So in the final analysis, we cannot settle this question until we have first determined what, if anything, the Bible says about itself. Therefore our starting point is, oddly enough, from the point of view of these Christians. We are forced to look at the question through their eyes of belief in order to see whether there is any merit to their point of view.

1.3 ­ The Two Circles
If someone objects that this is rather circular in its method, it must be pointed out that to approach this question (or any other question, for that matter) from the skeptic’s point of view would be no less circular. At least if we approach the question from the point of view of faith, then the proposition is asserted to be true, and therefore it is falsifiable. If an honest, clear, and unarguable contradiction can be found to the proposition that the Bible talks about itself, then the Bible is shown to be untrue, the proposition that the Bible is the Word of God is falsified, and the circle of faith is broken once and for all.

Of course any skeptic can easily find a contradiction in the Bible, but the contradictions he finds are manufactured by imposing his own skepticism on the Bible. What we need to find is a genuine contradiction within the proposed system of faith taught in the Bible, not a contradiction imposed by another system of faith from outside of and in opposition to the Bible – namely, the system of faith called skepticism. If we approach the question from the point of view of skepticism, then the proposition that the Bible is the Word of God is necessarily unprovable because no believing premises or explanations would be admissible, which keeps the circle of skepticism forever revolving – the question could never be settled, which in effect forever settles the question in favor of skepticism. In other words, skepticism always (unjustly) justifies itself. Scoffers will scoff at and dismiss anything and everything – except their own scoffing.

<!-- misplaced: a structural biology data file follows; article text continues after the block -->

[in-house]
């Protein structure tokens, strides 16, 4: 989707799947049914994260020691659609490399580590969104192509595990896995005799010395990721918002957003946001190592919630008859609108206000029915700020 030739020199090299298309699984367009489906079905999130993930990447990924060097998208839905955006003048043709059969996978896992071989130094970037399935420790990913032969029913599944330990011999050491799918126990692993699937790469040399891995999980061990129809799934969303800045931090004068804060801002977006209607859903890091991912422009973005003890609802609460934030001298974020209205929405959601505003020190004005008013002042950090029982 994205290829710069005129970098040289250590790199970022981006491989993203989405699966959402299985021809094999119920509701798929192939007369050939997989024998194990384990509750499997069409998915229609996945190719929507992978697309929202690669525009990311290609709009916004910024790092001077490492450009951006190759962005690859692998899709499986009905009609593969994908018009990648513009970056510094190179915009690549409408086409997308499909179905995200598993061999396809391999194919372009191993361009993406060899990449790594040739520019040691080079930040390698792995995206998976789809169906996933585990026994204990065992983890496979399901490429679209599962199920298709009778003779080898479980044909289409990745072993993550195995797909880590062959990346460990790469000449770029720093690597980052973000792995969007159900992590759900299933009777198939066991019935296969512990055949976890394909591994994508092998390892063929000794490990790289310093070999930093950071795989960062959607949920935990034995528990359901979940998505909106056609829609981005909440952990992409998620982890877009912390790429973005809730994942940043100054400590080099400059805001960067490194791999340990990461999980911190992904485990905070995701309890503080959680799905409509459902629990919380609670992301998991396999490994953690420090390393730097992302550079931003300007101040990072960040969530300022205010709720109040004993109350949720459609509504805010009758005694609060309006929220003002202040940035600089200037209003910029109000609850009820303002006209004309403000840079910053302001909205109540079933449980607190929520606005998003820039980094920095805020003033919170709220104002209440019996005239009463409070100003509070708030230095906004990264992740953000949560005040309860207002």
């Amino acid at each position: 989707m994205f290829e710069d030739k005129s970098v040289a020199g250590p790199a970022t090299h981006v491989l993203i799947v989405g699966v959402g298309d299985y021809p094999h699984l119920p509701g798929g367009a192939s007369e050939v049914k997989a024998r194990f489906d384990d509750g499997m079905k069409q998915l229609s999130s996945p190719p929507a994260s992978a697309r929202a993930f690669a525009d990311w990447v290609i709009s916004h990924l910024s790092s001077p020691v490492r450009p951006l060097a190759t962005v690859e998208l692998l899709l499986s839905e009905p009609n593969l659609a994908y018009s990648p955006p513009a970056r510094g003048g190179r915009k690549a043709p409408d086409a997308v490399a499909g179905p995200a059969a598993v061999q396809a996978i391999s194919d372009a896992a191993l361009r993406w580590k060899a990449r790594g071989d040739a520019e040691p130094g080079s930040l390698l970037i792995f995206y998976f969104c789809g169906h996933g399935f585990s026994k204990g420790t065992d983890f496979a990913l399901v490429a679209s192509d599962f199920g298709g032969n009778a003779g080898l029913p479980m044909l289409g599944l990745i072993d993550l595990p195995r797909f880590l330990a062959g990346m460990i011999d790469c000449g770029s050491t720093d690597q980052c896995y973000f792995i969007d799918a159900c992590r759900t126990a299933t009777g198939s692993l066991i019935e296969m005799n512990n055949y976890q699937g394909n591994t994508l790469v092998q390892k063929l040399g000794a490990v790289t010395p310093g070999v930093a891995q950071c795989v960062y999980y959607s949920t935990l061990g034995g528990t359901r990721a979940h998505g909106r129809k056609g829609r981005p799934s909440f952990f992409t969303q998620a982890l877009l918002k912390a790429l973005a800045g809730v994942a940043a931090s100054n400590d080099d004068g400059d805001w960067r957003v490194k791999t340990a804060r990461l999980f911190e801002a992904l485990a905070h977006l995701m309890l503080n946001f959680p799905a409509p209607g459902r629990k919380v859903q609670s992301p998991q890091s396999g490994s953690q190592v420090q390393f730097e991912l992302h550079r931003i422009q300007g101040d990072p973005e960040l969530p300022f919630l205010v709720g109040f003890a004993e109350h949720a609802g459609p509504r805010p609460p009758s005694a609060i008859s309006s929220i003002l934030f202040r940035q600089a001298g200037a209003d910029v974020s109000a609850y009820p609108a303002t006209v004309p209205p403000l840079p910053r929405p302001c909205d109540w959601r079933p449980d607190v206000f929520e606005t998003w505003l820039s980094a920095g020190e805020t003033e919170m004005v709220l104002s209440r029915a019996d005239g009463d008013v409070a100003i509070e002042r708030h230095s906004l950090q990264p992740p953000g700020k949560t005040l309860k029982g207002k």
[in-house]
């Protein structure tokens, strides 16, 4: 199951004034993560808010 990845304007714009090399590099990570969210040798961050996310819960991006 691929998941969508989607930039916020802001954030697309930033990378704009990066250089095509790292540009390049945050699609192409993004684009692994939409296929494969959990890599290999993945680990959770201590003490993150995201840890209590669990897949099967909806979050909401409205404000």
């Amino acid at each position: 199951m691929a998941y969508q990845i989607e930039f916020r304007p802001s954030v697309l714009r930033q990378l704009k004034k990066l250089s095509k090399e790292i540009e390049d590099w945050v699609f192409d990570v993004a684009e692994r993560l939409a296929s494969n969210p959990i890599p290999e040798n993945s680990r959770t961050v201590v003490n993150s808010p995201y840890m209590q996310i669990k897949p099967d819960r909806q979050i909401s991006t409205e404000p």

1.4 ­ The Circle of Faith
The Bible even contains verses about how it is necessary not to approach God and His Word skeptically.

[See Translation Conventions for an explanation of the markings in the following translations.]

Hebrews 11:6 But apart from faith {one is} not able to please {God}. For it is necessary {by the nature of the case} for he who approaches God to believe that {God} is, and {that} He becomes a rewarder for those {alone} who are {continually} seeking Him out.

Hebrews 4:2 For we also have had the good news proclaimed, even just as they themselves; notwithstanding, the word of the report – not having become united with faith in those who heard {it} – did not benefit them.

1 Thessalonians 2:13 having received from us {the} Word of report, ‡you welcomed {it as} from God – not {as the} word of men, but according as it truly is, {the} Word of God, which also {continually} works effectively in ‡you who believe.

John 3:19 Moreover, this is the very {criteria of} judgment: that the light has come into the world, and men devotedly loved the darkness rather than the light, for their works were morally worthless.

[Study also Acts 17:11; 17:32; 2 Thessalonians 2:11-13.]

These passages seem to say that an individual cannot seek the truth from a strictly skeptical approach, but only from a believing approach.

1.5 ­ The Circle of Doubt